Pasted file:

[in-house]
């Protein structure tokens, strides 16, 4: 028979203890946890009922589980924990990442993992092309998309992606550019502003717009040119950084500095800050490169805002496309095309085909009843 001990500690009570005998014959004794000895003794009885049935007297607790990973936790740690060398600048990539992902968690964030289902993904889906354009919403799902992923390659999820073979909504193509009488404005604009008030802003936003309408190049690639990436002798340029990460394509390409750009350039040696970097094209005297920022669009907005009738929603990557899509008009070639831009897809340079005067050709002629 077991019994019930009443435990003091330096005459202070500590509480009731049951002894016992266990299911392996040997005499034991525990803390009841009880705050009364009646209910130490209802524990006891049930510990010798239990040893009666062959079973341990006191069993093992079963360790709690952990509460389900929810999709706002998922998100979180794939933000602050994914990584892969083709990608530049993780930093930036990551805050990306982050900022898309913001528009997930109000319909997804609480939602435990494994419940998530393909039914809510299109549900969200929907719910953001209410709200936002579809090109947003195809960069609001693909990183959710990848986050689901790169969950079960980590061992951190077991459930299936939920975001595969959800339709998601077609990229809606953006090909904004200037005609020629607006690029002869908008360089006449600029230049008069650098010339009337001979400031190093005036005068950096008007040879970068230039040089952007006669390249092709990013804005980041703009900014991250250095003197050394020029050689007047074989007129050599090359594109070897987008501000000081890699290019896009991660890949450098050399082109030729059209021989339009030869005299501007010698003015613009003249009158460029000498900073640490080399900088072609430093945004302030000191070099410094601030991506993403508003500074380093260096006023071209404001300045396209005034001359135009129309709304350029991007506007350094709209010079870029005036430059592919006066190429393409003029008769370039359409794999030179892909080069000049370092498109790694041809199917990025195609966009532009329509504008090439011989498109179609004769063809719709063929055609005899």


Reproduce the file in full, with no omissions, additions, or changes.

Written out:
[in-house]
């Protein structure tokens, strides 16, 4: 028979203890946890009922589980924990990442993992092309998309992606550019502003717009040119950084500095800050490169805002496309095309085909009843 001990500690009570005998014959004794000895003794009885049935007297607790990973936790740690060398600048990539992902968690964030289902993904889906354009919403799902992923390659999820073979909504193509009488404005604009008030802003936003309408190049690639990436002798340029990460394509390409750009350039040696970097094209005297920022669009907005009738929603990557899509008009070639831009897809340079005067050709002629 077991019994019930009443435990003091330096005459202070500590509480009731049951002894016992266990299911392996040997005499034991525990803390009841009880705050009364009646209910130490209802524990006891049930510990010798239990040893009666062959079973341990006191069993093992079963360790709690952990509460389900929810999709706002998922998100979180794939933000602050994914990584892969083709990608530049993780930093930036990551805050990306982050900022898309913001528009997930109000319909997804609480939602435990494994419940998530393909039914809510299109549900969200929907719910953001209410709200936002579809090109947003195809960069609001693909990183959710990848986050689901790169969950079960980590061992951190077991459930299936939920975001595969959800339709998601077609990229809606953006090909904004200037005609020629607006690029002869908008360089006449600029230049008069650098010339009337001979400031190093005036005068950096008007040879970068230039040089952007006669390249092709990013804005980041703009900014991250250095003197050394020029050689007047074989007129050599090359594109070897987008501000000081890699290019896009991660890949450098050399082109030729059209021989339009030869005299501007010698003015613009003249009158460029000498900073640490080399900088072609430093945004302030000191070099410094601030991506993403508003500074380093260096006023071209404001300045396209005034001359135009129309709304350029991007506007350094709209010079870029005036430059592919006066190429393409003029008769370039359409794999030179892909080069000049370092498109790694041809199917990025195609966009532009329509504008090439011989498109179609004769063809719709063929055609005899």